Nina Ghanbarzadeh understands the power of words. “You can elevate someone with your words. You can crush someone with your words. Words have this great power. They are great tools,” she says.
Ghanbarzadeh is full-time visual artist. Born and raised in Tehran, Iran, she moved to the United States in 2001. Her artwork often consists of specific words and phrases written repetitively in patterns on paper. She describes these words and sentences acting as colors or elements of design in her art. “So instead of color, I use words,” Ghanbarzadeh says.
Standing back, a viewer sees a work of art hanging on a wall. Upon closer inspection, the minute words and phrases start to reveal themselves as the “brushstrokes” of the art. Ghanbarzadeh does a lot of brainstorming on how to write so specific words create movement and pattern on the paper.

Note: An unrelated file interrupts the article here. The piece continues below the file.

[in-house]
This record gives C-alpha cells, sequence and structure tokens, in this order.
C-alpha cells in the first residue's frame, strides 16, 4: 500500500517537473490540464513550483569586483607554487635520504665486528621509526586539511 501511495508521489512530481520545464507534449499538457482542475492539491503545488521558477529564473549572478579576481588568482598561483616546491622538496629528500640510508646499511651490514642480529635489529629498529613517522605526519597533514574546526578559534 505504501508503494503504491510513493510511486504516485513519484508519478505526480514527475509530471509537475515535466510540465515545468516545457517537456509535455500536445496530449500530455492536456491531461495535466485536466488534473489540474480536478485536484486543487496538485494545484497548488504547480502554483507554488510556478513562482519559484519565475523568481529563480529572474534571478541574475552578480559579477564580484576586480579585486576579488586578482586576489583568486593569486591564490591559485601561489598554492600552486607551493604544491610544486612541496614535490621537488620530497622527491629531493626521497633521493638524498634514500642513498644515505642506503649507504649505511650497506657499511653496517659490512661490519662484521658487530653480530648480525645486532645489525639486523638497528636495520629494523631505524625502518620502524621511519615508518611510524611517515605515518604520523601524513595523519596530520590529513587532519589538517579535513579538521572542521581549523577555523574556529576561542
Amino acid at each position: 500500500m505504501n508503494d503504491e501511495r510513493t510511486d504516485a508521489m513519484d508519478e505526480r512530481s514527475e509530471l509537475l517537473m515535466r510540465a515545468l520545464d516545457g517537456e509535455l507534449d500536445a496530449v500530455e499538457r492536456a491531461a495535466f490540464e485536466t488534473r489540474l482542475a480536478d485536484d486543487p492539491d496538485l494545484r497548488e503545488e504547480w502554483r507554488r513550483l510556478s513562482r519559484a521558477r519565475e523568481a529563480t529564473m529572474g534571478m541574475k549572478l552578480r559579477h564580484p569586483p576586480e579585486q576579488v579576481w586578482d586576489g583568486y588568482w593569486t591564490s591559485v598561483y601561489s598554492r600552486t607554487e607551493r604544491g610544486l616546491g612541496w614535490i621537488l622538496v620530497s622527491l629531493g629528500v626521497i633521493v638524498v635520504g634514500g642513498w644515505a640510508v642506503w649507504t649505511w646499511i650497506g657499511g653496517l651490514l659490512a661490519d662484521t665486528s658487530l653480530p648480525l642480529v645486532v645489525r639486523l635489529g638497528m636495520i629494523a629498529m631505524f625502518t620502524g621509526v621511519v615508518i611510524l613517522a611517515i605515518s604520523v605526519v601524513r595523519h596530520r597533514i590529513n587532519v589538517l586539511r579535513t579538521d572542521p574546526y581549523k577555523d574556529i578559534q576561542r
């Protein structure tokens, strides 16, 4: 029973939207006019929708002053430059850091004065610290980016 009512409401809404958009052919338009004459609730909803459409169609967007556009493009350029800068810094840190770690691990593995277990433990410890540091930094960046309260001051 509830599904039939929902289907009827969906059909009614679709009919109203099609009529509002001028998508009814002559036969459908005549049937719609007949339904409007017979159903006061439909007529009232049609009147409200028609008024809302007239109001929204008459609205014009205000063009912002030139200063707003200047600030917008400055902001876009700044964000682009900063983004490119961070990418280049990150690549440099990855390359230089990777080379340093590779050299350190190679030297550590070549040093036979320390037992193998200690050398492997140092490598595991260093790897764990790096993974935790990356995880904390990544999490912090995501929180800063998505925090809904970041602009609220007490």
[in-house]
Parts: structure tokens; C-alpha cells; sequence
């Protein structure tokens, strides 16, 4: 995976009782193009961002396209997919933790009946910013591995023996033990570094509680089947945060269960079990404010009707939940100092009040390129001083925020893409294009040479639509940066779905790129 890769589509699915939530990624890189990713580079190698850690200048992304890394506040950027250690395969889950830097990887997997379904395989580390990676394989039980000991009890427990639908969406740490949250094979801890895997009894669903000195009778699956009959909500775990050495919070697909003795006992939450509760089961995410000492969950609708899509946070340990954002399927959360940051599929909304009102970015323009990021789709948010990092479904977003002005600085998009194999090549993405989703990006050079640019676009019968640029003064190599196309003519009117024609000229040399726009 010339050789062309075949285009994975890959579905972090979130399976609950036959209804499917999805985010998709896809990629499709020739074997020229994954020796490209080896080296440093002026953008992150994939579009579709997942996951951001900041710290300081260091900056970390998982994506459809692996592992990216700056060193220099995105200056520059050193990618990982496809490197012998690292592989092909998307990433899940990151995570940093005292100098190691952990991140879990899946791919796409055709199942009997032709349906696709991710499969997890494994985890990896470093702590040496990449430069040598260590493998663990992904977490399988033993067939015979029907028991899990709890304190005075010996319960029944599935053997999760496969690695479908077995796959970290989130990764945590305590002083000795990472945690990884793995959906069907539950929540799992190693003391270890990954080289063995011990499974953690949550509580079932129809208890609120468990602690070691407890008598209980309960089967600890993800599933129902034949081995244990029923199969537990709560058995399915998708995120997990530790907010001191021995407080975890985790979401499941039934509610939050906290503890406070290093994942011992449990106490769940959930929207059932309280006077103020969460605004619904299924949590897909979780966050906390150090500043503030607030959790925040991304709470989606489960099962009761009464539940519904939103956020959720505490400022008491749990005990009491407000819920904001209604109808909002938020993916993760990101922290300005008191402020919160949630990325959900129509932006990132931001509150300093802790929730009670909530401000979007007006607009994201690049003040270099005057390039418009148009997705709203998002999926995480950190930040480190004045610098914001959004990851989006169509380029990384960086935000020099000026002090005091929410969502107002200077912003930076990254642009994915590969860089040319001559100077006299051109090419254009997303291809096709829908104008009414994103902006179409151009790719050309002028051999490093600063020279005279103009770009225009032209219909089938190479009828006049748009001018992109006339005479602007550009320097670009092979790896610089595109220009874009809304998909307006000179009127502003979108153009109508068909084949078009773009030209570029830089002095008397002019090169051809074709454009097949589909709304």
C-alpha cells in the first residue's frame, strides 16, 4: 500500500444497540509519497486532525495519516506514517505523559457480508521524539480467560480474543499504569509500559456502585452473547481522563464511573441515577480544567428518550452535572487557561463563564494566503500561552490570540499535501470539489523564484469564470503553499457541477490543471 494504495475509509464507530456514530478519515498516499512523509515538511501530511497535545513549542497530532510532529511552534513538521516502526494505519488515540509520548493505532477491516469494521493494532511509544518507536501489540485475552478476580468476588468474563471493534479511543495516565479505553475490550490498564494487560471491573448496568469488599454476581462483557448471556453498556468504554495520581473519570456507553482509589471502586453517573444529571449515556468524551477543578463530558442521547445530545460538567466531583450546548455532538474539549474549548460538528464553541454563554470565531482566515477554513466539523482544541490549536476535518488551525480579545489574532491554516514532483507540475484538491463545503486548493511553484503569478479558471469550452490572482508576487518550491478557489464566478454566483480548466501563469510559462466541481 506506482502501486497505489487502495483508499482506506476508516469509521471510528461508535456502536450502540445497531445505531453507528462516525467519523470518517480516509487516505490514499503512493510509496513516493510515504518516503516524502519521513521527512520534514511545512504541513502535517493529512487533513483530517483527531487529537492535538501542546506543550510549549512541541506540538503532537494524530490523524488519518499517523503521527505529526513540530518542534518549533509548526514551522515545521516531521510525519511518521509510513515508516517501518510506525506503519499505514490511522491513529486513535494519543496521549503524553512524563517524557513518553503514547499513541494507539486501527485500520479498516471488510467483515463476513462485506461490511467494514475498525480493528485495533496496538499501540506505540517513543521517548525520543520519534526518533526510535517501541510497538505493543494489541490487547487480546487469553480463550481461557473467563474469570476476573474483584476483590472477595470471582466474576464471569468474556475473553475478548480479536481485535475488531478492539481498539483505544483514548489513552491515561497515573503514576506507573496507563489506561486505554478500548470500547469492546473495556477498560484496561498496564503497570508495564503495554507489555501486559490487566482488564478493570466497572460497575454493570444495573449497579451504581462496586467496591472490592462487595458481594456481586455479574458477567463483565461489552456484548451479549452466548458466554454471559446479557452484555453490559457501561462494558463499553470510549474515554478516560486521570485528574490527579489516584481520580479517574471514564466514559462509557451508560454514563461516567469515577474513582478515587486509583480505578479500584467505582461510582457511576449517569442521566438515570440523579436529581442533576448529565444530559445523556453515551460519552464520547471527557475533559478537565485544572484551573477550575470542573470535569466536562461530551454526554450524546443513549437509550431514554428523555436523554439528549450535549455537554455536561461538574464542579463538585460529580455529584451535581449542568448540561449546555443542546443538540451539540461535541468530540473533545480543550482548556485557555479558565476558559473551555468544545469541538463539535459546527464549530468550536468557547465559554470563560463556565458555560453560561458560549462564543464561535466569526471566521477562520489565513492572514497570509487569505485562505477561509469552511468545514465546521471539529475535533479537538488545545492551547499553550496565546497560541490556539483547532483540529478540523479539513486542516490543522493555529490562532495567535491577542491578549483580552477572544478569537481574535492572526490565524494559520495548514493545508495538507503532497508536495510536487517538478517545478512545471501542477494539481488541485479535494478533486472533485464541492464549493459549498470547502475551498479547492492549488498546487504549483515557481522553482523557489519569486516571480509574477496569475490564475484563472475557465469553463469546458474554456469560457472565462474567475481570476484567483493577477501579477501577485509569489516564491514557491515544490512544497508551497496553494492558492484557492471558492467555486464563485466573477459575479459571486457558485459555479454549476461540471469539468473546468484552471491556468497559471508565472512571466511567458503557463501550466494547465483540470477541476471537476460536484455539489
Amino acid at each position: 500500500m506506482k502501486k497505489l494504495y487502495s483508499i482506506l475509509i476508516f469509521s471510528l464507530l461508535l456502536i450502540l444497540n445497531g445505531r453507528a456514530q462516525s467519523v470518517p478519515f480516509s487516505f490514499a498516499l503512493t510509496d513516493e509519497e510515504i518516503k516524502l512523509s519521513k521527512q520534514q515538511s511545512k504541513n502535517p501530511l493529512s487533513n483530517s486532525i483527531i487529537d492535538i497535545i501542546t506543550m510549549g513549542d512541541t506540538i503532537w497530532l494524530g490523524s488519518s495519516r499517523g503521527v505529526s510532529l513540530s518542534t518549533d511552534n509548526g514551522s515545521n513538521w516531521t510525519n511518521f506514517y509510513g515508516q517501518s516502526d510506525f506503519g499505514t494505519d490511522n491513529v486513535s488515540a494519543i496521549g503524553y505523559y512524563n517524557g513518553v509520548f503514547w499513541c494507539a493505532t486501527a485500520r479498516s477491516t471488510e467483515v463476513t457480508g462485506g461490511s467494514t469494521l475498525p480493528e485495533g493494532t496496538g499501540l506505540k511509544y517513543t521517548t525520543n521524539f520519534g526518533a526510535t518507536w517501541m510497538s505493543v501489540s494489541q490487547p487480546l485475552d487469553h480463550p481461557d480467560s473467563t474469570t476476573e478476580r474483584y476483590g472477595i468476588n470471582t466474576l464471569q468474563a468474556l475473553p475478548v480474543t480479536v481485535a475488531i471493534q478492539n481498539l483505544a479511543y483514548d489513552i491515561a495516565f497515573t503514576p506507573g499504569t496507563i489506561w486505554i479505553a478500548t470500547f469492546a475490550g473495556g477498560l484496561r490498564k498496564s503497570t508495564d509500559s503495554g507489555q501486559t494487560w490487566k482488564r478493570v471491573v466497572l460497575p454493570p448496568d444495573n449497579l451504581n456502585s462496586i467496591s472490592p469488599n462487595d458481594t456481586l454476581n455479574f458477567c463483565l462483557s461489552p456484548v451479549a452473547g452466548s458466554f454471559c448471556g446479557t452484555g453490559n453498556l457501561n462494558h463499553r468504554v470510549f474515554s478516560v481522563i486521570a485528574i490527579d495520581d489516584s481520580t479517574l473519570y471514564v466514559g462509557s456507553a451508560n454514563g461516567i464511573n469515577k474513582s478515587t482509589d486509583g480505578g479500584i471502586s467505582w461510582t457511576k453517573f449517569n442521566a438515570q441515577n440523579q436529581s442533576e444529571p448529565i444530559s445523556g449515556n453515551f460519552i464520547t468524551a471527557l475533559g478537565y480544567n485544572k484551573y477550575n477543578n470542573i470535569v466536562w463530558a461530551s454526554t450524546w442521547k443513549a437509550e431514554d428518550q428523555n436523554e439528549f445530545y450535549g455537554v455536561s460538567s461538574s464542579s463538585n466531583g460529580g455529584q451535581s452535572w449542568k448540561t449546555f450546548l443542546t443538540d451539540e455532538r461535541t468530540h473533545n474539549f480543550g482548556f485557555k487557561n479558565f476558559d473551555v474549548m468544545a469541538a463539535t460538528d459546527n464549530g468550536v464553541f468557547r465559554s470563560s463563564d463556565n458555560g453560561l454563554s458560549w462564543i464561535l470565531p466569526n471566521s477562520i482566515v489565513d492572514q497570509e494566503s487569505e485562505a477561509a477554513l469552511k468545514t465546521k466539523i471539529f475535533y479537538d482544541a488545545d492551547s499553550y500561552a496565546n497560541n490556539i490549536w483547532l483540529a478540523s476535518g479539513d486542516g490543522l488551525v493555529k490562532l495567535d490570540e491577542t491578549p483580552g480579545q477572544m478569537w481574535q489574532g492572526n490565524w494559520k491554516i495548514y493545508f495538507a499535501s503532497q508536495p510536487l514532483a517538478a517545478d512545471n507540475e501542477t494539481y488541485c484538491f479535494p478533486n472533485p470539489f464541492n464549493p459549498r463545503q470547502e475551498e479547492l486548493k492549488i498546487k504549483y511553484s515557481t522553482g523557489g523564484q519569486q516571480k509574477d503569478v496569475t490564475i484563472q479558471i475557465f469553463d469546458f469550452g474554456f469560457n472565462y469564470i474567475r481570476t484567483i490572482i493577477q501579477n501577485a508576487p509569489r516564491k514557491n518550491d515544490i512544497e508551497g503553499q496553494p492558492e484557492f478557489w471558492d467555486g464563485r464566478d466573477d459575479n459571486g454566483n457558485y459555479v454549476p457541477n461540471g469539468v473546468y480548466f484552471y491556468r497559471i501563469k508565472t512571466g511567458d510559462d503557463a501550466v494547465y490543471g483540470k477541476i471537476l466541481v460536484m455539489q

Ghanbarzadeh usually writes in Farsi. “I don’t write the translations. The reason is because I borrow from Persian poetry, and when you translate poetry, the sensibility of language is being lost,” she says.
Writing, Ghanbarzadeh says, makes her feel close to her birthplace, her friends and family. It helped her settle down in the U.S. while showing the beauty of her Persian culture through her art.
Calmness and quietness is what Ghanbarzadeh wants viewers of her compositions to feel. Ghanbarzadeh says, “When they stand in front of my drawings, I want them to be able to take a deep breath and say, ‘There is something that calms me, and there is some peace in these pieces.'”